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Robert Wrigley

Robert Wrigley

Robert Wrigley teaches at the University of Idaho. His most recent book is Beautiful Country (Penguin, 2010).

Short Essay On Freedom In Spring

The owl rotates its head one-hundred-ninety-degrees
to regard me, swinging my strange featherless wings
in the silly-looking swoop the physical therapist insisted
will insure, he said, "satisfactory freedom of movement
for the lifetime yet to come," though whose lifetime
he meant he did not say. I might outlast this owl,
it might outlive me. As for freedom, it may not even be
a concept an owl in captivity fathoms. Last winter
was so mild the mice in their abundance
are ridden with ticks and lice. And for the next year or so
this not-quite-clear-cut will have that special war-zone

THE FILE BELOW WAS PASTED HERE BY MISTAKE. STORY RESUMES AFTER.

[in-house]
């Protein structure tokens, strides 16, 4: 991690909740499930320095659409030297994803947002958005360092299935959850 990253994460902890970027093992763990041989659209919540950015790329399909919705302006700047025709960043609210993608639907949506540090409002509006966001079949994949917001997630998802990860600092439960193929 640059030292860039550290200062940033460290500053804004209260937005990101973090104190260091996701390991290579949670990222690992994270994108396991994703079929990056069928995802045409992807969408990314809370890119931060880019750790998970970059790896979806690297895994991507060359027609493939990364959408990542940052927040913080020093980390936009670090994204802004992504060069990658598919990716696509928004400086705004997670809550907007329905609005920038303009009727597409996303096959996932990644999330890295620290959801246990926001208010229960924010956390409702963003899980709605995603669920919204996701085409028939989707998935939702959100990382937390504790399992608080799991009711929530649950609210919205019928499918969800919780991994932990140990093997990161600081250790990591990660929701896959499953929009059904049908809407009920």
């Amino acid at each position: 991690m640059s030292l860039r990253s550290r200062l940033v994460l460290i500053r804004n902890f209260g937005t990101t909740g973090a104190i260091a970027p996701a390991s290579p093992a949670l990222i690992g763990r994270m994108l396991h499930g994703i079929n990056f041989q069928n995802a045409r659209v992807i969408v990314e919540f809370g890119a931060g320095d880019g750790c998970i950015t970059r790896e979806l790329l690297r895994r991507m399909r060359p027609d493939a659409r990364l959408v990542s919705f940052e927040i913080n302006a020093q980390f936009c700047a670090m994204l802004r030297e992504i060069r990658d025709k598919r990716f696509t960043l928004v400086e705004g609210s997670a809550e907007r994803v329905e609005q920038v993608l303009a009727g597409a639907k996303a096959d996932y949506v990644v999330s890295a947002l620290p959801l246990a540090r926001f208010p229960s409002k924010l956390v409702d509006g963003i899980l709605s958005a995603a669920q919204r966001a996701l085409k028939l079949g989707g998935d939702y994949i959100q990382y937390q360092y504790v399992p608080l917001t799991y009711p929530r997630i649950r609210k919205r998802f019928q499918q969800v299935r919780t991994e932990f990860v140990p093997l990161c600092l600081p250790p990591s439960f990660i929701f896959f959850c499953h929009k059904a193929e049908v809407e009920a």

appeal, that hinge spot where freedom becomes
not just ability but the almost patriotic duty to destroy.
Me, I have wasted my body, while the calisthenics of the owl
are distances soared through and the isometric disassembly
of hares. I wonder if it wonders where I'm going.
In utter silence through the windlessness it passes overhead
and looks momentarily down, as I do,
having traced the fall of something's plummet onto the dark
spring trail, which I kneel to and see is a drop of blood.


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